9/20/2006 10:54:00 AM  
Blogger Fernand_Braudel said...

How about Wretchard's following post: "Meeting Engagment" for starts?

9/20/2006 11:39:00 AM  
Blogger Ron said...

I don't think it ever made sense to say that China dominated the world economy (or in any other fashion). True that for quite a while China was the dominant force in its part of the world (say from 200b.c.-1860s), but mainly because of its population and culture. Trade was never a big thing for the Chinese. During the 1800s, the big deal was tea, mexican silver, and opium (imported from India via the British East Asia Company). Apart from the short-lived and never repeated expedition by Cheng He in the 1400s China has never had an interest in the world beyond its borders.

Whether China will become a great power in the future is, I think, very open to question. It is facing many very serious structural problems: the male-female demographic imbalance (53-47) is unique in the world; also, China's population is very rapidly aging (1 child per family consequence) and, due to its giant size, cannot easily promote large families again; the country is a sewer of pollution; the peasants and lower classes often riot due to expropriation of land for the benefit of connected wealthy people. The military is getting well armed but so what? It's isolated geographically (pacific ocean, Gobi, Siberia, Vietnam, and the Himilayas); an attack on Taiwan would doubtless fail and be fatal for the current political scheme.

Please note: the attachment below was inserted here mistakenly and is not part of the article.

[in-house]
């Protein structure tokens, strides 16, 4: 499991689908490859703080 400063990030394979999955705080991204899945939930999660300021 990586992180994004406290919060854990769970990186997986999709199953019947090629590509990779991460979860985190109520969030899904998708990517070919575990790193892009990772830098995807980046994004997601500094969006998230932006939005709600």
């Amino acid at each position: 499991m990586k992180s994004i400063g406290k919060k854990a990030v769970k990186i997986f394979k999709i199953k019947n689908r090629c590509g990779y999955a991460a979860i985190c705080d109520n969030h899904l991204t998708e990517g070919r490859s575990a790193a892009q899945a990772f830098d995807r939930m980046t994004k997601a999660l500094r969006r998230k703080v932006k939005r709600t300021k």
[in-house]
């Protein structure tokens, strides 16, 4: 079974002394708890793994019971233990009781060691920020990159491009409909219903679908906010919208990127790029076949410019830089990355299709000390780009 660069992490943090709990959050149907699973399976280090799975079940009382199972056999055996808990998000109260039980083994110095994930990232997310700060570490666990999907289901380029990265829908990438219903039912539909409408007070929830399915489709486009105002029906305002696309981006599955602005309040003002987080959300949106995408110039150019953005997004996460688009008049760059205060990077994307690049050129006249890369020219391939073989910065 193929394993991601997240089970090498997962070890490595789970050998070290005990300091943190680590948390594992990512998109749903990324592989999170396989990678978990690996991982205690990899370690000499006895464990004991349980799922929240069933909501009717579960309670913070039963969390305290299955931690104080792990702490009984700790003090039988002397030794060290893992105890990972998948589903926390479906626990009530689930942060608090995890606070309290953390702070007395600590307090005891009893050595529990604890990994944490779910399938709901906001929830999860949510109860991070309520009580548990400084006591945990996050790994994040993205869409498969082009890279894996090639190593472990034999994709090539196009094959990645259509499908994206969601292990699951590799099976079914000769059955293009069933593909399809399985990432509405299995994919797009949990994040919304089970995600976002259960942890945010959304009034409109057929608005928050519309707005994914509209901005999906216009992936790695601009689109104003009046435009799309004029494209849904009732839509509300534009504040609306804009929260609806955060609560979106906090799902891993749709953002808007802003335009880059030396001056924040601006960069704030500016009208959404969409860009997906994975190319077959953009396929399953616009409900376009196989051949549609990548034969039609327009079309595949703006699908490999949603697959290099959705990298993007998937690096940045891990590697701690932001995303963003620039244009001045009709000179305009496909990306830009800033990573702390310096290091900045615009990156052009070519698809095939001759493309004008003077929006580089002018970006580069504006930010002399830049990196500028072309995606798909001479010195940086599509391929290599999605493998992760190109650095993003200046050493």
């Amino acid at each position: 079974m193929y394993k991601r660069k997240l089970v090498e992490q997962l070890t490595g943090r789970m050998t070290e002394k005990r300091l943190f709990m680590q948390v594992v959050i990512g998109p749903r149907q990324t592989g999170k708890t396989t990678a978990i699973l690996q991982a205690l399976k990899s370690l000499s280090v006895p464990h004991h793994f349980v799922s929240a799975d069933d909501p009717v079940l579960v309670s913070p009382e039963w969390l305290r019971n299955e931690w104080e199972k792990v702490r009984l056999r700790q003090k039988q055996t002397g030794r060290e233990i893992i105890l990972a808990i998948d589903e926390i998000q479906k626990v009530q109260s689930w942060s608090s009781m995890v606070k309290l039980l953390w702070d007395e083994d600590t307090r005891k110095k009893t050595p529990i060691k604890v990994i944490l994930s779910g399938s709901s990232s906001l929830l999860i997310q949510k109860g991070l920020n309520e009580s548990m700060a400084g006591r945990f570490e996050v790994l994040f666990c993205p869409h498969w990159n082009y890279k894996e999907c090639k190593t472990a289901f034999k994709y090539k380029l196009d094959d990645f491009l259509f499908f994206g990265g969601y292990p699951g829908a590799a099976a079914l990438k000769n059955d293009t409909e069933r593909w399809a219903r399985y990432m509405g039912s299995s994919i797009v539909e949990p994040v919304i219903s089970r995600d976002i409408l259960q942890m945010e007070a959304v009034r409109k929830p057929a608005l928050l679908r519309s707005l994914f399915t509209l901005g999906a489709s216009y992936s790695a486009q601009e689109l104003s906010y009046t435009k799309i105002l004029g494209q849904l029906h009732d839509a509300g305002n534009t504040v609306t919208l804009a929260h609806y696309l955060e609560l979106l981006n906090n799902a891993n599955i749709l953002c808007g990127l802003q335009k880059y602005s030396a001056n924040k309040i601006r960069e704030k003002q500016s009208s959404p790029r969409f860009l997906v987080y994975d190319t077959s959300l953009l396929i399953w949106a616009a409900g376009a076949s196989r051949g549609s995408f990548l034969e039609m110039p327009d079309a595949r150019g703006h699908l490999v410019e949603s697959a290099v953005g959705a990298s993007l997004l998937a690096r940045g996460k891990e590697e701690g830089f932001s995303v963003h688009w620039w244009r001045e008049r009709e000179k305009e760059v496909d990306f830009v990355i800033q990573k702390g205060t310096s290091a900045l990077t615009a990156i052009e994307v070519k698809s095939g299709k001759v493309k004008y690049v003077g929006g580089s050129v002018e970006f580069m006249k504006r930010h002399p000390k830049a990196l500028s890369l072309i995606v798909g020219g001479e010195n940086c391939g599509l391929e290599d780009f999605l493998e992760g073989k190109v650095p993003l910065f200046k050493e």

That's my short take on China.

9/20/2006 02:03:00 PM  
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9/25/2006 11:14:00 AM